It is appreciated that the preferred pattern and material composition of the receptacle 12 result in generally uniform compression against the residual limb 18 over a wide range of stretch. It is also appreciated, however, that the receptacle 12 can be formed in varying patterns and densities, so as to present areas of different compressive strengths under equal stretches. For example, the over-hanging portion 24 could present a different knit pattern or density that applies a different compressive force to the residual limb 18 than does the main portion 20 of the receptacle 12.

As shown in FIGS. 1-4, the open edges of the receptacle 12, including the outermost courses of yarn are reinforced with cover stitching 40 knitted in a manner commonly known to those skilled in the art. Generally coextensive with the width and length of the first course, the reinforcing cover stitching 40 is provided at or near the edges to deterfraying at these stress points. The stitching 40 is tight, even and well-set into the material. The stitching 40 is constructed in a commonly known pattern or configuration and with similarly stretchable material operable to effect the intended function of the shrinker 10. One such suitable stitching material is designated as “Stretch Nylon” and manufactured by Sapona Manufacturing Co., Inc. of Charlotte, N.C.

Turning to the configuration of the shrinker 10, the receptacle 12 presents three distinguishable sections: a tubular body 54 consisting of main and overhanging portions 20 and 24, the U-shaped perineal opening 28, and the belt receiving channel 26. The body 54 and belt receiving channel 26 one preferably integrally knitted as one continuous unit. Alternatively, component parts of the shrinker 10 may be separately constructed and later compiled. It is appreciated, however, that continuous construction of the receptacle 12 provides a more comfortable seamless structure and also reduces post-production labor costs associated with sewing the parts together.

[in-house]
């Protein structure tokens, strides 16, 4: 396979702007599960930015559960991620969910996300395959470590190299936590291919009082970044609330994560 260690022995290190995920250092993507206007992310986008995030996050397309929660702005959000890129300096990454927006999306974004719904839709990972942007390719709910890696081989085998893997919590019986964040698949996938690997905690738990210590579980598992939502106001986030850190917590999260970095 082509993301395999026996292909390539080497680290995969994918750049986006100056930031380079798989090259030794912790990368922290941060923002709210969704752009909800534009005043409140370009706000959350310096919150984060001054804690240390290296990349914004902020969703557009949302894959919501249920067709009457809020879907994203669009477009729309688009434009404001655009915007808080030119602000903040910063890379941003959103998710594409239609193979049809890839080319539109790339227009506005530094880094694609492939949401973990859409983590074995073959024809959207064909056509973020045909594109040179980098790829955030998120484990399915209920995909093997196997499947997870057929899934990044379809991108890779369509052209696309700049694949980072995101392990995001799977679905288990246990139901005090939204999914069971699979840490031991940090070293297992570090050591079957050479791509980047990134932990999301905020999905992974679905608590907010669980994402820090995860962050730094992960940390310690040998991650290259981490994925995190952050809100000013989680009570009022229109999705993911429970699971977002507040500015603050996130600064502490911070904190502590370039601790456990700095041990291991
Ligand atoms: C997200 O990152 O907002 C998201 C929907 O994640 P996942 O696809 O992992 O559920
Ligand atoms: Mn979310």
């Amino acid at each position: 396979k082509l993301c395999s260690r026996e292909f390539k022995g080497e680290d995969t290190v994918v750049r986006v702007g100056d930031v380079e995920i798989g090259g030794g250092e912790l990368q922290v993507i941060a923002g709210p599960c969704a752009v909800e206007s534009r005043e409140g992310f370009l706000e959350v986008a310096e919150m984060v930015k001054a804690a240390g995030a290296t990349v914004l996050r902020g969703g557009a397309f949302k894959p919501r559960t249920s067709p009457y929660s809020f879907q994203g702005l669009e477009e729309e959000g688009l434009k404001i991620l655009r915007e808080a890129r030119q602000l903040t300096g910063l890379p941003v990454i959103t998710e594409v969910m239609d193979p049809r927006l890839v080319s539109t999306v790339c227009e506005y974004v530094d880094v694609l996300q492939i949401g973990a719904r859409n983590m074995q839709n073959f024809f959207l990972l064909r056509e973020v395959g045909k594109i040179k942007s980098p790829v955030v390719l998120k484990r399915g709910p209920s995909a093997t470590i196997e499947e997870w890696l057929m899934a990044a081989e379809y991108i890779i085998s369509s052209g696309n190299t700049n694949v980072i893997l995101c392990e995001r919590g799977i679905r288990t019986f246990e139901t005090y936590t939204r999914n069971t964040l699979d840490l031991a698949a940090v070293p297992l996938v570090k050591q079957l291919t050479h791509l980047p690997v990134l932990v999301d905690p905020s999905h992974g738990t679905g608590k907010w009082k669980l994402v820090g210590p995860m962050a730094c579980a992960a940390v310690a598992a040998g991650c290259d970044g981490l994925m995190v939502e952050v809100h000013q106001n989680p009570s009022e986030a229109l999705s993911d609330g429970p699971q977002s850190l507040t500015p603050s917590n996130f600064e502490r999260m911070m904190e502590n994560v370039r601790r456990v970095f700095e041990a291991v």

As best shown in FIG. 3, the tubular body 54 presents an open bottom end 38 and an open top end 36 defined by a bottom edge 34 and a top edge 32 respectively. In the preferred embodiment, the ends 36 and 38 of the body are generally equal in diameter, resulting in a non-tapered tubular body having parallel sides, as shown in FIG. 2. It is essential that the diameter of the body 54 be measurably smaller than the average residual limb diameter so as to be stretched when donned. It is believed that the multi-directional stretchability provided by the material enables the intended conformation of the receptacle 12 to the contours of the residual limb, despite the non-tapered configuration. It is also appreciated by those skilled in the art that the non-tapered configuration reduces manufacturing costs associated with tapered conventional shrinkers.

The receptacle 12 is preferably of sufficient length to enable the overhanging portion 24 to be stretched and doubled-over a predominate portion of the residual limb. More preferably, the portion 24 presents a length not less than one-half of the lengthwise dimension of the residual limb. Where desired, excess length can be removed by laterally cutting the overhanging portion 24 to present a new lengthwise dimension. However, when cutting is desired it is preferred that the overhanging portion 24 be formed of an anti-fraying material.

Preferably, each layer of the shrinker 10 compresses the residual limb 18 with a force that is approximately equal to one-half of the compressive force exhorted by a single-layer of a conventional intermediate to heavy strength above knee shrinker. For example, each layer of the shrinker 10 in the doubled-over condition can exhort a compressive strength of 25 to 30 mmHg at 50% stretch, so as to cooperatively provide the compression of an intermediate strength shrinker having a 50 to 60 mmHg compressive strength at 50% stretch. Thus, it is appreciated that the shrinker 10 presents an equivalent intermediate strength shrinker in the doubled-over condition.